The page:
Jenny was a great public speaker, except for one thing. She apologized too much. She asked her audience to forgive her for every cough, pause that she deemed too long, or phrase that didn’t come out the way she planned. We all know that what you say in a presentation matters. But great speakers are also intentional about what not to say because they know these simple, unplanned phrases can undermine both their content and authority.
“Let me move through this quickly . . .”
“Before I start . . .”
“Now I’m going to . . .”
“Forgive me for . . .”
“Hang with me . . .”
More than likely, these are phrases you’ve heard in a presentation. In fact, you may have used them yourself, and you probably haven’t given them much thought. But you should. When we use phrases like the ones mentioned about, we may unintentionally be minimizing our material. Let’s break these phrases down further and see why they should be avoided.
“Let me move through this quickly . . .” This phrase seems to imply that what you are about to address doesn’t matter much. If it’s not information worthy of the audience’s time and attention, why include it in the presentation?
“Before I start . . .” There’s essentially no such thing as “before I start.” Either you are starting or you aren’t. Your opening will always be the first words that leave your mouth, whether it’s what you’ve prepared and planned as your official introduction or not. Research consistently proves that it’s the very first impression that matters. So reserve those first words for something that you’ve carefully planned.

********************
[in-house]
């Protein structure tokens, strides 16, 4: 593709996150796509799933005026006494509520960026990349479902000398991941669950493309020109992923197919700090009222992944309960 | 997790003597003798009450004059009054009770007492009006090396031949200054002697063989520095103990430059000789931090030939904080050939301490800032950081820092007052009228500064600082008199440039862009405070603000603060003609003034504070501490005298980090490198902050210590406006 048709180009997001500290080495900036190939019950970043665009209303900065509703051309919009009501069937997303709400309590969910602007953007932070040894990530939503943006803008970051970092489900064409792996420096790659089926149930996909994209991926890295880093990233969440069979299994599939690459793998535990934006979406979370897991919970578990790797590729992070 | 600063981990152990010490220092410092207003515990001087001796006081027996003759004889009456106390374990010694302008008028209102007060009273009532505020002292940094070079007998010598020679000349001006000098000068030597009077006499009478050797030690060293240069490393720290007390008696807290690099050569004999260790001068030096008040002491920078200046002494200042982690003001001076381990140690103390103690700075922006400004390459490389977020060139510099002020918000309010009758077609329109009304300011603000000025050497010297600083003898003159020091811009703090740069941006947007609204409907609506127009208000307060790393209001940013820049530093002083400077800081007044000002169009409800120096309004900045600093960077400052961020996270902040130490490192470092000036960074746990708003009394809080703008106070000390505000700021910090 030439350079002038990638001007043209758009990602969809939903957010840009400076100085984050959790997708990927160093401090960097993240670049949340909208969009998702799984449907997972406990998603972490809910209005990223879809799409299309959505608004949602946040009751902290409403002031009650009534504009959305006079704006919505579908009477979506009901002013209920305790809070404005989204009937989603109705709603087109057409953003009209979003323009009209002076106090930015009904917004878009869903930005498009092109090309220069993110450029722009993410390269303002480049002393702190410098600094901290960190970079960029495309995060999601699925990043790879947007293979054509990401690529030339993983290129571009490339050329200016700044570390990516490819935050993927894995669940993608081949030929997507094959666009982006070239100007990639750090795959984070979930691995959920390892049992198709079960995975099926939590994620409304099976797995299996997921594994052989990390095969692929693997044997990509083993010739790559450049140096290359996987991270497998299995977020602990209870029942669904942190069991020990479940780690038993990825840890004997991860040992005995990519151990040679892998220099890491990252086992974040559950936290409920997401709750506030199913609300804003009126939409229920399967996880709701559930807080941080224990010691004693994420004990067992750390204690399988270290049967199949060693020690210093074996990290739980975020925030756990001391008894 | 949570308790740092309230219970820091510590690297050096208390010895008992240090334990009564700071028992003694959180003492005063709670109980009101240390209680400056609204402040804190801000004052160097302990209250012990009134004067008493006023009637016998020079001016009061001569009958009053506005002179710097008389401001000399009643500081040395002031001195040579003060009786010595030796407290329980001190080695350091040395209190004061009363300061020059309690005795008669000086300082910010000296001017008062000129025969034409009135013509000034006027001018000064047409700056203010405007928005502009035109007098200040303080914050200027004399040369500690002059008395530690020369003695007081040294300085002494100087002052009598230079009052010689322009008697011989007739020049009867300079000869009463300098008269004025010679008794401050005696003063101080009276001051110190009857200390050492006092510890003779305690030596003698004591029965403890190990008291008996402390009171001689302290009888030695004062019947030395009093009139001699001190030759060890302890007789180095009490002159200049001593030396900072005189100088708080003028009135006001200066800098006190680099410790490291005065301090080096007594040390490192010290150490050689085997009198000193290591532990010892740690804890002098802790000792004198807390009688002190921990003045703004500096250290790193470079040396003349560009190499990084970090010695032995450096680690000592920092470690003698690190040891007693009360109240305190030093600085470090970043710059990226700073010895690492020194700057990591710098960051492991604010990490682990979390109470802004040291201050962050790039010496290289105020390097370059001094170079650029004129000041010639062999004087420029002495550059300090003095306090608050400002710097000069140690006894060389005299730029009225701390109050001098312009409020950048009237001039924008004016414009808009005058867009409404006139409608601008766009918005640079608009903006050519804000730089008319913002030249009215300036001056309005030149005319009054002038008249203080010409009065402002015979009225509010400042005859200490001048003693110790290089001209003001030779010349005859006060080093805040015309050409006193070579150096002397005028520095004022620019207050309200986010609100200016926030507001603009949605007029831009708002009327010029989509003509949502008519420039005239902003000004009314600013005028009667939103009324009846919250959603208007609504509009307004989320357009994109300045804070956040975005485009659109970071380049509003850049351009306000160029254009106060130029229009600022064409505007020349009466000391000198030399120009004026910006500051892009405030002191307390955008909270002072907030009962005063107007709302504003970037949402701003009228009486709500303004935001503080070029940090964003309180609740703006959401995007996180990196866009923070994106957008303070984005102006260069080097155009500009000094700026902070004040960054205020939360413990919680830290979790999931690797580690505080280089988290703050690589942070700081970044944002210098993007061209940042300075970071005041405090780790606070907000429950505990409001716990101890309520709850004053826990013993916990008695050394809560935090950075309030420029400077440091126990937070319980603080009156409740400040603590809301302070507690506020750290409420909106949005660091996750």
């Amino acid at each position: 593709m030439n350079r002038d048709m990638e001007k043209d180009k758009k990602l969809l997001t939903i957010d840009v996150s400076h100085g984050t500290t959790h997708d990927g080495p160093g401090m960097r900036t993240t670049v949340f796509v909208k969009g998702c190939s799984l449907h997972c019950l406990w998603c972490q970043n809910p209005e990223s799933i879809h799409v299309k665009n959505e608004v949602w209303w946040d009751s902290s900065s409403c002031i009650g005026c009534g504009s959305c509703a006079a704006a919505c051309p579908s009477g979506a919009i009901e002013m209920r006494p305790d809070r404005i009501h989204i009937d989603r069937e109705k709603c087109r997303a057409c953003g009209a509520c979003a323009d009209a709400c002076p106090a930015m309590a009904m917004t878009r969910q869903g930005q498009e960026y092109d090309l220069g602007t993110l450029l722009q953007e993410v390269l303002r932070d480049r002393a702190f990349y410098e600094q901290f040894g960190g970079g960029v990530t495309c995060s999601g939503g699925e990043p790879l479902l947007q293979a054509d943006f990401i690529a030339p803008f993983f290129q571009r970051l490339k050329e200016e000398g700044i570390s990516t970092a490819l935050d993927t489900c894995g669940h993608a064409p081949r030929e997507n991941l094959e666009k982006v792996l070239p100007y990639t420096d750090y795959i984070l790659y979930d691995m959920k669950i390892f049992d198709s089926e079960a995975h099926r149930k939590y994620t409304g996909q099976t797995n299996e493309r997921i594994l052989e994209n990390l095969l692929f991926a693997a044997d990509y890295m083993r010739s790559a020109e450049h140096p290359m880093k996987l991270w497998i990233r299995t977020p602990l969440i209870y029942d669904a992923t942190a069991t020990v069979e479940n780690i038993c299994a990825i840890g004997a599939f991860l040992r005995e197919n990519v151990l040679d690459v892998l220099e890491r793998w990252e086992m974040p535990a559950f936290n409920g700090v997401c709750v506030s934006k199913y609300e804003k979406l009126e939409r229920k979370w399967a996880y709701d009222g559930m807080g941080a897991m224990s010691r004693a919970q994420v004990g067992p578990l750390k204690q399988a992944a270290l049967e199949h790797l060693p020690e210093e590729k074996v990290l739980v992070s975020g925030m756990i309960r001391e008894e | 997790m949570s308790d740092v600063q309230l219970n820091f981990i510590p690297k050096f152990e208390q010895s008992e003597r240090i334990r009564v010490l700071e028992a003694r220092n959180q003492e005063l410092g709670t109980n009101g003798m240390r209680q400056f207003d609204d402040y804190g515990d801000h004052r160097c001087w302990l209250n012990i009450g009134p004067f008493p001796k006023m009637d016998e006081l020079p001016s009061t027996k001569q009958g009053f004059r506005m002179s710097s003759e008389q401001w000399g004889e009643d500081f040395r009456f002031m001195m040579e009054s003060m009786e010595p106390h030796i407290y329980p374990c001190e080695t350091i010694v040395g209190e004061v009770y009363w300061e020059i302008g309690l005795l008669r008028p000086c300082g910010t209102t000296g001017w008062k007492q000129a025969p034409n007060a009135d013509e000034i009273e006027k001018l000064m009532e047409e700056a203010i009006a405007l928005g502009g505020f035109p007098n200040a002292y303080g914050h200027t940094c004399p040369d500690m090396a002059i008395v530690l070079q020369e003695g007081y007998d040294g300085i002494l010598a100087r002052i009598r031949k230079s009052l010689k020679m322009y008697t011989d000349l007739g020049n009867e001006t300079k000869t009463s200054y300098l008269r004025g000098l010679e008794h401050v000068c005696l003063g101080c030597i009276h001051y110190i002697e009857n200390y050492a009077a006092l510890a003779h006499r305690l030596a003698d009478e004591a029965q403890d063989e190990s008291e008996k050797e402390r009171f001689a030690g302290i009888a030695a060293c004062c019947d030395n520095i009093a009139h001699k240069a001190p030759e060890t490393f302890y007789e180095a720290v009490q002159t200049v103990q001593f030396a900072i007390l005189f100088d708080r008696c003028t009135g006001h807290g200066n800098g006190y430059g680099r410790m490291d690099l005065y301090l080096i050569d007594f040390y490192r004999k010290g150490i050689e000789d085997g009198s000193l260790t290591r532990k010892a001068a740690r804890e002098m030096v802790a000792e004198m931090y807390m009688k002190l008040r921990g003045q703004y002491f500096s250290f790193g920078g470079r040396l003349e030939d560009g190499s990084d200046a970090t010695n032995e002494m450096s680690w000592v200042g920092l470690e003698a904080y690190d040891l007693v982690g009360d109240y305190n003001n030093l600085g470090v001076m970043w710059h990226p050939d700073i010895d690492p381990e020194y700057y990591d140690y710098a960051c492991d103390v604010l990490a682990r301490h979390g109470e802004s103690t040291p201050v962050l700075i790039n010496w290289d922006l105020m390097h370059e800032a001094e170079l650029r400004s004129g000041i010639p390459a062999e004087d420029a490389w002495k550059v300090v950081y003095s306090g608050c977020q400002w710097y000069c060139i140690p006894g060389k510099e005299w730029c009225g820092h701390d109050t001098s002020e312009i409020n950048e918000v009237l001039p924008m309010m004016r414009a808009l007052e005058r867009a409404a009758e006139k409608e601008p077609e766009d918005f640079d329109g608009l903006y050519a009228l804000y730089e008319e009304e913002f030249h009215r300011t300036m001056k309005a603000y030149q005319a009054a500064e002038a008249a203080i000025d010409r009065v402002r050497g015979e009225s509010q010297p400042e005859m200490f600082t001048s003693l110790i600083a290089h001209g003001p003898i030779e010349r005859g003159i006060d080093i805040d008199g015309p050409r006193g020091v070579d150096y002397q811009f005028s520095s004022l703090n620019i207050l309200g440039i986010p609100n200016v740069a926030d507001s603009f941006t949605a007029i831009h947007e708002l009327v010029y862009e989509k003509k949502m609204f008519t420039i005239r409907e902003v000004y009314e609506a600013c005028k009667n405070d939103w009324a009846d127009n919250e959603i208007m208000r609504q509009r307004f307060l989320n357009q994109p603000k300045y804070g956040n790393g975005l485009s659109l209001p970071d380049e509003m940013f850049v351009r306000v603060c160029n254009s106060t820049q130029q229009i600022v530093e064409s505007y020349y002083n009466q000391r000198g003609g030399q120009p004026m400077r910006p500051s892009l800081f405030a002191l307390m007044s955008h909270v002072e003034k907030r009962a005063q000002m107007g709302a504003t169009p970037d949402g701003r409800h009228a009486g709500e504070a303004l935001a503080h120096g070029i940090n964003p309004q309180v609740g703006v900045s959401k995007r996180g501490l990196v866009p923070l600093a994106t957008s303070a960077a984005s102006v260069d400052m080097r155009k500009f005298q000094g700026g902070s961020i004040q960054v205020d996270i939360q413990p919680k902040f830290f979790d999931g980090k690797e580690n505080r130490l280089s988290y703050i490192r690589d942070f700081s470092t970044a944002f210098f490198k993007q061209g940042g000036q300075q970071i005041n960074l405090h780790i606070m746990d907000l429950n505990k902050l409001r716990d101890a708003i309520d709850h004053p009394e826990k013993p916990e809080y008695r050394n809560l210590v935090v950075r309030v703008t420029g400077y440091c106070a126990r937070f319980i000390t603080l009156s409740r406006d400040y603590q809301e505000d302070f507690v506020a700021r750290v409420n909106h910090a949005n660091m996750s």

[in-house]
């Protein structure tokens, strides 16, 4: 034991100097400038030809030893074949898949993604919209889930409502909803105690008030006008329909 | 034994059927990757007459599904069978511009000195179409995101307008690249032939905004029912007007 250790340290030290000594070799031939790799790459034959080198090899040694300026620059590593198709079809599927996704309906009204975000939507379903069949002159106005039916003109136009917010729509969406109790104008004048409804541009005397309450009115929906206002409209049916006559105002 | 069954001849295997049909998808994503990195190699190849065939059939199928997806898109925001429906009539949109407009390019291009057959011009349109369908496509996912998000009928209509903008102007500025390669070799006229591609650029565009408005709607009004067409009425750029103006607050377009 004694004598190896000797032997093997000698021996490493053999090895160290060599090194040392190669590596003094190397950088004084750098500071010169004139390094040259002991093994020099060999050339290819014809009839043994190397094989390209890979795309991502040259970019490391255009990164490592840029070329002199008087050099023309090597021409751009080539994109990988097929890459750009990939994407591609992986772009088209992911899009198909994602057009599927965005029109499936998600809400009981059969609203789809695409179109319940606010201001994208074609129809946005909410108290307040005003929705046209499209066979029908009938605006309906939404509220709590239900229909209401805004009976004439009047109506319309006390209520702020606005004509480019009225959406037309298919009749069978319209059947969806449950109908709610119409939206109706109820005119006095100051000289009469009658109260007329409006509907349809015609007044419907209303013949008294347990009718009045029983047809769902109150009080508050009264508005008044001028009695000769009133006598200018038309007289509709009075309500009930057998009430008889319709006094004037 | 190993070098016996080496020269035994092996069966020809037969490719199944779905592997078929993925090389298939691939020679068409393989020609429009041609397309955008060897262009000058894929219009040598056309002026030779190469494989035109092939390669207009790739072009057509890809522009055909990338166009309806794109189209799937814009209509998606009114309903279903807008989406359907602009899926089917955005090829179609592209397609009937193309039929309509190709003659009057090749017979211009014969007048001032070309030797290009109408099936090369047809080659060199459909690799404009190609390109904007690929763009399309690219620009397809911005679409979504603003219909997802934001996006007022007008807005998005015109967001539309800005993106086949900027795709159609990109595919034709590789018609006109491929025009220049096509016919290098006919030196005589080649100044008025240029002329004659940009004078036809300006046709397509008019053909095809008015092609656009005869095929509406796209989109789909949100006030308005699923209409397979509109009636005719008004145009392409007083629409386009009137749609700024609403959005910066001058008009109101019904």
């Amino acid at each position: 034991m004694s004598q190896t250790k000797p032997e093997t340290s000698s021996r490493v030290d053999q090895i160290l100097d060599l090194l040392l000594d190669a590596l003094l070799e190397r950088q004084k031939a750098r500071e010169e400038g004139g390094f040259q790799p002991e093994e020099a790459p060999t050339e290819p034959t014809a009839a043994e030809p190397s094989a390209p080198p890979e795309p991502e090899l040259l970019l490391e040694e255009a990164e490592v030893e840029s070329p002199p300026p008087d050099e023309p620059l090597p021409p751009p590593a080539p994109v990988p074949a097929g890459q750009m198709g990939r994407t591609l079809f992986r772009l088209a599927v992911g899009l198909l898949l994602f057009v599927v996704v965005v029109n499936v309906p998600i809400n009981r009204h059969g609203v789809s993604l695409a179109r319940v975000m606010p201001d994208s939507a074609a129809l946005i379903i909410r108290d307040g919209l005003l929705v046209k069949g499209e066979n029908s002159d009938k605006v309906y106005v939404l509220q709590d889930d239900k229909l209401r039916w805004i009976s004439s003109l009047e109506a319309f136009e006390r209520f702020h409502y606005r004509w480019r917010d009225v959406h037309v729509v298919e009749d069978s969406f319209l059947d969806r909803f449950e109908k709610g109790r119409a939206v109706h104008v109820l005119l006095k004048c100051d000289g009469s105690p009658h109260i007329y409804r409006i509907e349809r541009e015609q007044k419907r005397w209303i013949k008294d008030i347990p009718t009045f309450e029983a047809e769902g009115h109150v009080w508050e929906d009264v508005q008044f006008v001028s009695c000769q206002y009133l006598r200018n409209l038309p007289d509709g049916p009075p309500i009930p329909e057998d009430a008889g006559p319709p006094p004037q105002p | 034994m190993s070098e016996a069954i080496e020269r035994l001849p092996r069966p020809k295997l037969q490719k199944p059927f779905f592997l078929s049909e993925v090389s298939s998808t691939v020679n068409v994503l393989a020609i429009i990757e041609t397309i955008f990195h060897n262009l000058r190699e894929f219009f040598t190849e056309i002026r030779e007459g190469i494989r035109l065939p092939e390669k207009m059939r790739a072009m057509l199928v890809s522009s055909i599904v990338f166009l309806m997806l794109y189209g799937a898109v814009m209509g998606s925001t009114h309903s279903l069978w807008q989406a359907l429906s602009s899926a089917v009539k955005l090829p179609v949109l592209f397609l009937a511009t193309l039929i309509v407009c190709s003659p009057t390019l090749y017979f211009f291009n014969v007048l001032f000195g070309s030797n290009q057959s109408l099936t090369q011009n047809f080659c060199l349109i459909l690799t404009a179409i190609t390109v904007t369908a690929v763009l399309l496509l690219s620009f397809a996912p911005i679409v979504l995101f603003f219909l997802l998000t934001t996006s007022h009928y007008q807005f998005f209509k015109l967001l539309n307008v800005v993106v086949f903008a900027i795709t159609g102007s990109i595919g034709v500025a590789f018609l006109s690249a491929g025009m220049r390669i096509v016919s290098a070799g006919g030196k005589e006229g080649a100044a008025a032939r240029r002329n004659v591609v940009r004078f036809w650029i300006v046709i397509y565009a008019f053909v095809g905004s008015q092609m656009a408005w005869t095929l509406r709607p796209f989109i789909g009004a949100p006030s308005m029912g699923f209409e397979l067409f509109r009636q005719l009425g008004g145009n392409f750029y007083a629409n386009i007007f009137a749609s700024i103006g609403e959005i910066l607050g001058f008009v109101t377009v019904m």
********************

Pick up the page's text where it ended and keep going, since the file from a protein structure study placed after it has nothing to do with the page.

“Now I’m going to . . .” This one can sneak past even the most careful presenters, but it’s important that we frame our transitional phrases in terms that include the audience. If the presenter were to use the more inclusive phrase, “now let’s examine,” the audience would feel more like participants in the journey rather than bystanders with no importance.
“Forgive me for . . .” Apologies rarely belong presentations. If you’ve accidentally said something offensive, by all means, apologize. However, an apology should never be an excuse for poor planning or preparation. An apology to the audience usually does one of two things. First, it puts a burden on the audience. For example, if the speaker complains about being sick but needing to present anyway, the audience feels sorry for the speaker. Or second, it diminishes the speaker’s credibility in the eyes of the audience. For instance, if a speaker is unfamiliar with the technology in the room and apologizes, the audience will feel like the speaker is unprepared. Studies show that apologies which are insincere or overused or which focus on the speaker rather than on the good of the audience can end up doing more harm than good.
“Hang with me . . .” A speaker will usually use this phrase before embarking on information that is either difficult to understand, poorly planned, or both. This phrase essentially tells the audience to brace themselves for something ahead that doesn’t sound positive. It’s better to have content that is carefully planned and can be clearly communicated instead of material that must be trudged through in an unbearable manner.
The words you use in your presentations matter. The next time you are tempted to use one of these phrases or another like them, think carefully about what is being communicated by these seemingly innocent phrases. You may just be undermining your presentation without realizing it.
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